A guest post by Sarah.
On those rare occasions when I’ve had some money to burn I’ve donated to EMILY’s List, the PAC that works to elect pro-choice Democratic women, so their excessive election year mailers are more of a nuisance than a surprise. Last week I received one such mailer, with a list of candidates for various U.S. House and Senate races urging me to, “Give generously to at least two of these outstanding candidates.”
One of these names stuck out: Claire McCaskill. McCaskill is currently running for reelection to the Senate in the great state of Missouri. The reason her name stuck out to me is that, while yes, McCaskill is technically a Democrat (she frequently advocates positions that anathema to the party) I would call her nominally pro-choice at best. McCaskill has supported the congressional ban on so-called partial birth abortions, saying, “I believe that abortion should be safe, legaland rare in the early term.” She also believes in parental notification laws for minors seeking abortions. During the debate over the Affordable Care Act, she supported the Stupak-Pitts Amendment, only objecting to the Senate version because private insurance money would be kept from abortion coverage; she’s fine with Medicaid being prohibited from covering abortion. All of this is to say that I don’t believe Claire McCaskill to be pro-choice; I believe Claire McCaskill thinks abortion should be legal. But that leads to a bigger question: who gets to use the label pro-choice? And does the label even matter?
The phrase pro-choice is a loaded one and can mean different things to different people. It’s a term that imagines that all people have access to abortion, that anyone who wants to can choose to have an abortion. Obviously, this is not true and the work of the reproductive justice movement is to remove the barriers to exist. So, if someone doesn’t object to the legality of abortion but objects to the ways of making it accessible and affordable, can they really be considered pro-choice?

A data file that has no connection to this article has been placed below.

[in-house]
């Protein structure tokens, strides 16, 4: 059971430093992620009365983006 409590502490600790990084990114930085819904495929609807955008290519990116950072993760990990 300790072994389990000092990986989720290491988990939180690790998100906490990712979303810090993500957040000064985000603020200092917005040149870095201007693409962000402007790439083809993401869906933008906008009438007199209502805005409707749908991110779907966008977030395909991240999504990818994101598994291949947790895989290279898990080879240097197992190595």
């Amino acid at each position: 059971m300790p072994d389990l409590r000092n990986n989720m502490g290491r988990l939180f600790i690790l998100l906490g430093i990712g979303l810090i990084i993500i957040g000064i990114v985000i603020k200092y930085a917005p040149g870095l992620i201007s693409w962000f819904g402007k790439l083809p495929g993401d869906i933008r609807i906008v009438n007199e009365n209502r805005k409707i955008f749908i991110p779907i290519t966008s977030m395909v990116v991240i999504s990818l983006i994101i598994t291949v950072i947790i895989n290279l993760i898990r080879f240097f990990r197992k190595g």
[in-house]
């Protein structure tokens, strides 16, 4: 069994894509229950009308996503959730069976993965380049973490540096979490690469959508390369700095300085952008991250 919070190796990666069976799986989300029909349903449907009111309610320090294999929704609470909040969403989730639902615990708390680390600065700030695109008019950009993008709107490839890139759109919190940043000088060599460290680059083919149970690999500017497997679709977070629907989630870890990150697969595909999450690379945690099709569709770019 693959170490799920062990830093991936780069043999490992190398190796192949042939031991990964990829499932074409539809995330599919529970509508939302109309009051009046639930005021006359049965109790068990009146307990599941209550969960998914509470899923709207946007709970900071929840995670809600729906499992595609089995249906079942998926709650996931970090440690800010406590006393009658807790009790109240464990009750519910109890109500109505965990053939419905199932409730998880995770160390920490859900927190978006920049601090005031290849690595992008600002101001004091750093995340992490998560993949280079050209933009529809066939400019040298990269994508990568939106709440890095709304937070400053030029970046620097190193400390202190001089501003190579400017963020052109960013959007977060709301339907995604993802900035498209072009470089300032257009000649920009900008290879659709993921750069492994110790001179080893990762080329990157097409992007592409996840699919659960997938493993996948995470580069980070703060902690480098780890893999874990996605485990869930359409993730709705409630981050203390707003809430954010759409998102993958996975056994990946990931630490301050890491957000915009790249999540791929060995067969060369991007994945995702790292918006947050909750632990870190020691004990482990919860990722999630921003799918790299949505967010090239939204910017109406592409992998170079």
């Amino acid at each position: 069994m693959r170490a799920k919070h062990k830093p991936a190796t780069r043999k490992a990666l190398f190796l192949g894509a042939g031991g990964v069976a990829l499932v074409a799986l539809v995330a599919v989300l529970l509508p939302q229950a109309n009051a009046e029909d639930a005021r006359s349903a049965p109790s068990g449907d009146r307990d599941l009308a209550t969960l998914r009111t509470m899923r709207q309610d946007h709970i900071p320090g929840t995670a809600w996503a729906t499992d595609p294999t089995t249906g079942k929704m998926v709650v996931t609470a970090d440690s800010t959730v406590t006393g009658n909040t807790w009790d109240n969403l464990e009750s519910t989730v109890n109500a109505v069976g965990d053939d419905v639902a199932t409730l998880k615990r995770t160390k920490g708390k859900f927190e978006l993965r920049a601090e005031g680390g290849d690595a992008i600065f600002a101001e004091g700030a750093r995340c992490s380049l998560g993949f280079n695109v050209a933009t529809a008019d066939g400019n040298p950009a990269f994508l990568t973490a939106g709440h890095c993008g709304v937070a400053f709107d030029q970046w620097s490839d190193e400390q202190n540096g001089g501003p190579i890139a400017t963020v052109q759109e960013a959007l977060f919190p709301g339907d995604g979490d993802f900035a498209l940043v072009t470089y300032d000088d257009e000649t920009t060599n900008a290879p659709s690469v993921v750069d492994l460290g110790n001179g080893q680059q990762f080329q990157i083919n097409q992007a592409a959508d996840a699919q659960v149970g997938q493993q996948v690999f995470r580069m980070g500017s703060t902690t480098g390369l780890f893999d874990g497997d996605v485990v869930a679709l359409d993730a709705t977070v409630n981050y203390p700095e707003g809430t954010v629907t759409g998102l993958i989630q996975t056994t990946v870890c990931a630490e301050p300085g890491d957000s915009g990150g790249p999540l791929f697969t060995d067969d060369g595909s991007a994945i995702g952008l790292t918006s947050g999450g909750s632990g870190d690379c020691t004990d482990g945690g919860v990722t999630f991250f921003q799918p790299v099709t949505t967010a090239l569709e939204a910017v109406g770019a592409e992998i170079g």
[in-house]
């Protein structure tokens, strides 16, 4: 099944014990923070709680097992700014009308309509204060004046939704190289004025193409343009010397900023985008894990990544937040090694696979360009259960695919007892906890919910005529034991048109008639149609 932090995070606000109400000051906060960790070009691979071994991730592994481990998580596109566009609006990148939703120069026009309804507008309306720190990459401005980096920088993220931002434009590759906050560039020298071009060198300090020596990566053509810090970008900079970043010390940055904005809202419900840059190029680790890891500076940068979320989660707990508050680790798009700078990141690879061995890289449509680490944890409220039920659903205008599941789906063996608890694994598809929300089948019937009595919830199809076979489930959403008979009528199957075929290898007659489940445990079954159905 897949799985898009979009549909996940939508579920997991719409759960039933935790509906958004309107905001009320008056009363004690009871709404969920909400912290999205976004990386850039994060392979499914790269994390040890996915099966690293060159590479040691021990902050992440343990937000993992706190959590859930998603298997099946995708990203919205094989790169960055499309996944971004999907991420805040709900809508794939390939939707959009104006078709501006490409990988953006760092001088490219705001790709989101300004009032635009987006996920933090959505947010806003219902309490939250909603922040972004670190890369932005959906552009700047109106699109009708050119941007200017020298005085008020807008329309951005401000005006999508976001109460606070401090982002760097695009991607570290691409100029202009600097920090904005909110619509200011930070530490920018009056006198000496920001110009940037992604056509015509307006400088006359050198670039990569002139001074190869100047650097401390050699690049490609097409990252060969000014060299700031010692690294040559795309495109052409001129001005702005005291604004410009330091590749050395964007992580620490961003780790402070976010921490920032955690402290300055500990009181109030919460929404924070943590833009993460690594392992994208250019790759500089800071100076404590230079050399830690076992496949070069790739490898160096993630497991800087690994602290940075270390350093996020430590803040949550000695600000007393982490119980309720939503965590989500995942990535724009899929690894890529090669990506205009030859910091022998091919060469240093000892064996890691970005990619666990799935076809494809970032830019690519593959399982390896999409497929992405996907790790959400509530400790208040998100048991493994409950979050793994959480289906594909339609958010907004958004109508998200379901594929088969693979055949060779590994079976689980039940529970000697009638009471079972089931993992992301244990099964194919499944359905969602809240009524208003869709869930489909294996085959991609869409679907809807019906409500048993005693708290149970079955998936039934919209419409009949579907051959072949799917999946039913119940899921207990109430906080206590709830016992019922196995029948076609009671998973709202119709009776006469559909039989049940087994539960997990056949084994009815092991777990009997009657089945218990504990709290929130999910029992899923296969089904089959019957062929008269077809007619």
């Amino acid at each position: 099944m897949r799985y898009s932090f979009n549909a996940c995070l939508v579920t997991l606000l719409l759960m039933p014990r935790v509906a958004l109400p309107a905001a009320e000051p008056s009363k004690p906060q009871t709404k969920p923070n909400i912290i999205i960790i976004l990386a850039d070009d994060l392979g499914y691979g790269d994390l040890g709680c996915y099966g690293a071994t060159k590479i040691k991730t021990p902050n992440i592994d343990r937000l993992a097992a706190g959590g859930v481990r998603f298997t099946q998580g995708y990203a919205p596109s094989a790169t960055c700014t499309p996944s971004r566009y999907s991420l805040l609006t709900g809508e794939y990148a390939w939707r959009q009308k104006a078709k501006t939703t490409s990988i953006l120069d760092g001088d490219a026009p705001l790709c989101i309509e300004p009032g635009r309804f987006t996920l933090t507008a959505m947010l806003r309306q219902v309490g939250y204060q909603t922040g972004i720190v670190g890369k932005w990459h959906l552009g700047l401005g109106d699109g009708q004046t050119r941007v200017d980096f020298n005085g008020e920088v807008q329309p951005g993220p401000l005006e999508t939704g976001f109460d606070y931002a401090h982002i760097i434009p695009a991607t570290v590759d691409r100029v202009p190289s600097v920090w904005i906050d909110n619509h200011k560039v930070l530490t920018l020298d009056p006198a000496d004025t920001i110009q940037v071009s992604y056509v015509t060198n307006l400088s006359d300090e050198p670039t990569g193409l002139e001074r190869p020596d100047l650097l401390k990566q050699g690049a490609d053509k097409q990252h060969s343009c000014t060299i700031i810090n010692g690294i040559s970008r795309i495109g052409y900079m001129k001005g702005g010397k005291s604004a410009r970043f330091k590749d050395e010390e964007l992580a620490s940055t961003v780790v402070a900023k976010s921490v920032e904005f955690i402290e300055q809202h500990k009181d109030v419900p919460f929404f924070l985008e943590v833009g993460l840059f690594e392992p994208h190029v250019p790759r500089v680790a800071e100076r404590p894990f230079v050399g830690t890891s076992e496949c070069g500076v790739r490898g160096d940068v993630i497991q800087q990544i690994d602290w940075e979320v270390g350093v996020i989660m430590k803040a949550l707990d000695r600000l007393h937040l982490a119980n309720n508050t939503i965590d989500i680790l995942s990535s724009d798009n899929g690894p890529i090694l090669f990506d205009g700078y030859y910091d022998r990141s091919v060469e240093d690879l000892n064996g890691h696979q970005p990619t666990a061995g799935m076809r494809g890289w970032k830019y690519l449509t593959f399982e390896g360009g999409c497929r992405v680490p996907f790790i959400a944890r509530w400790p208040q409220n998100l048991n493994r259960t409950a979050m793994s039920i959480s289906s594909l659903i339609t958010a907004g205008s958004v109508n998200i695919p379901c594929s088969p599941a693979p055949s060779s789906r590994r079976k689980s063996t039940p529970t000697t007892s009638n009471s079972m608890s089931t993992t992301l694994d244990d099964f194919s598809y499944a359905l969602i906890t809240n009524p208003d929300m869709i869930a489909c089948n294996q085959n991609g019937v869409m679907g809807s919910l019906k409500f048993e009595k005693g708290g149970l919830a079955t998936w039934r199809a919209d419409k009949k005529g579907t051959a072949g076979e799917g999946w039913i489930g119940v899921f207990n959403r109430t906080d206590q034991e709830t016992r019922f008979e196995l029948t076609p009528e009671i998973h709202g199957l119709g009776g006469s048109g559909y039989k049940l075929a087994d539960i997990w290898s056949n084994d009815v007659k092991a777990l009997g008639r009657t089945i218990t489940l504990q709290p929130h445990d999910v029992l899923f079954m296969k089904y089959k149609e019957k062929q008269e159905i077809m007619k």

But does it really even matter how we use a label like pro-choice? Not always but particularly in political contexts they can useful. In 2008, Sarah Palin claimed the mantle of feminism, as did several female candidates she endorsed during the 2010 midterm elections, begging the question: could one advocate for policies like Palin’s and still be call themselves a feminist? While the comparison to Claire McCaskill calling herself pro-choice may not be exact, it’s similar. Words have meanings and when we allow them to mean everything, we risk them meaning nothing.
I recognize that pro-choice politicians and the reproductive justice movement are not the same thing; our government is designed with the need for compromise baked right in, while the repro justice movement can advocate for its more specific goals. While goals may intersect from time to time, the parties operate differently. But there is no need for them to be working at cross-purposes.
Obviously, it is better to elect people who think abortion should be legal than people who people who believe it should be criminalized. However, ultimately I think it does little to advance the goals of the repro justice movement (and, presumably the goals of a group like EMILY’s List) to elect people who merely tolerate abortion; it would be even better to seek out candidates who actively advocate for true pro-choice policies.
I’m not advocating a rigorous pro-choice qualifying exam. I am only questioning the way we apply the labels of our movement; I don’t even have any particularly good answers. I only suggest that, perhaps if a candidate believes only that abortion should be legal, not that it should be accessible and affordable, that person is not pro-choice and we should not label them as such. And we should think twice about giving them our money.
Sarah lives in Boston and volunteers with the Eastern Massachusetts Abortion Fund. You can follow her on Twitter at @SBHudson108.